• Population Characteristics, Ecology, And Management Of Wolverines In Northwestern Alaska (Gulo-Gulo)

      Magoun, Audrey J. (1985)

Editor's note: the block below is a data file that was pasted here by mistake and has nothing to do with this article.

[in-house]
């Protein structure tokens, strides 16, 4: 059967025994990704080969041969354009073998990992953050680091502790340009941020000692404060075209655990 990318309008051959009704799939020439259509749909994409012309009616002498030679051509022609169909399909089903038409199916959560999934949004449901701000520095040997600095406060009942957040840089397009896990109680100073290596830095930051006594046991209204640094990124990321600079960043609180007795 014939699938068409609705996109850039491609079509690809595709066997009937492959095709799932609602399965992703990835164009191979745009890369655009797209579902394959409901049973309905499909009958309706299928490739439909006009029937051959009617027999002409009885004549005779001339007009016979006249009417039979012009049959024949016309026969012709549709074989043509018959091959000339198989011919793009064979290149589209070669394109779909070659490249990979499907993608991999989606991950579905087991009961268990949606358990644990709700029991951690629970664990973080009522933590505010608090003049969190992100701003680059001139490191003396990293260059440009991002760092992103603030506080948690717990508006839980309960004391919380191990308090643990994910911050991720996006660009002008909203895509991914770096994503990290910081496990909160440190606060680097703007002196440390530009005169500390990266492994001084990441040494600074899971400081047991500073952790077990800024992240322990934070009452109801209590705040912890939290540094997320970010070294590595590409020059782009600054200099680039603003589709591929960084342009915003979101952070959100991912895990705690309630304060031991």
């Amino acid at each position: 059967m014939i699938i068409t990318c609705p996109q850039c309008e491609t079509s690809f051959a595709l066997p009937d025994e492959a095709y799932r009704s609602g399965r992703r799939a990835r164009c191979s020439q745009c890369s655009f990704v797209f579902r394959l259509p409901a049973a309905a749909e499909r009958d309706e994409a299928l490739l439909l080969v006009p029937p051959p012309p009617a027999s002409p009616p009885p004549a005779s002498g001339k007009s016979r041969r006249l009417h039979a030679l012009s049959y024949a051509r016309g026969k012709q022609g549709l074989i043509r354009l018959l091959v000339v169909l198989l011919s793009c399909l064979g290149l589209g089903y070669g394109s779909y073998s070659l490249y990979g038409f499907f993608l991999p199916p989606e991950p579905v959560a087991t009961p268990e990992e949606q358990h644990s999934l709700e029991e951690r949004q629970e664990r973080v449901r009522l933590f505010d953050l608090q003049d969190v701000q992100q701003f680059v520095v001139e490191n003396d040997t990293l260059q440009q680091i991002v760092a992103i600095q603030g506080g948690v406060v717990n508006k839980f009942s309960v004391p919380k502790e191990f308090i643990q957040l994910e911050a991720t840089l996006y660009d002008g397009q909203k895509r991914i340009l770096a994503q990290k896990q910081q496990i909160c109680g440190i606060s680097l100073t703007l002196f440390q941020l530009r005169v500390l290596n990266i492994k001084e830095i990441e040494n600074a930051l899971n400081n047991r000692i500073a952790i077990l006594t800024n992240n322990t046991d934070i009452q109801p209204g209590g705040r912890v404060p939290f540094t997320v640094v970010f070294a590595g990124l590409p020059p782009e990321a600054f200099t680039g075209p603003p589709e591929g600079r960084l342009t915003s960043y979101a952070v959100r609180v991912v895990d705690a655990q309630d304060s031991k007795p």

A radiotelemetry study of wolverines was initiated in 1978 as part of a larger research program sponsored by the U.S. Fish and Wildlife Service in northwestern Alaska. The primary goal of this research was to determine aspects of wolverine behavior and ecology that are important to the management of wolverines in northwestern Alaska. Between April 1978 and May 1981, 26 wolverines were captured, 12 males and 14 females; 23 were radiocollared. Nine wolverine kits in five litters were produced by three of the radiocollared females between March 1978 and May 1982. The average rate of reproduction for the study population was 0.6 kits/female/year. Birth of kits occurred in early March. Kits grew rapidly, reaching adult size by November. Resident female wolverines maintained home ranges that were exclusive of other females except their offspring; average summer home range size was 94 km('2). Data were insufficient to determine if adult male home ranges overlapped; overlap did occur between adult and juvenile males. Summer home range size for adult males averaged 626 km('2). Data were insufficient to determine annual home range size. Denning and raising young had a major influence on the movement patterns of adult females. Movements of males were influenced by breeding behavior from late winter through summer. Wolverine social structure appeared to be typical of the intrasexual territoriality of solitary carnivores. Wolverines scentmarked frequently using urine and secretions from the ventral gland and anal sacs. Caribou and ground squirrels were the most important foods. Food was apparently limited during the winter months and influenced wolverine movements and productivity. The presence of caribou and moose may be the most important factor influencing wolverine populations in northwestern Alaska. Wolverines do not appear to be overexploited at this time, but an attempt should be made to obtain more accurate harvest statistics and baseline data to establish wolverine population size and structure in northwestern Alaska.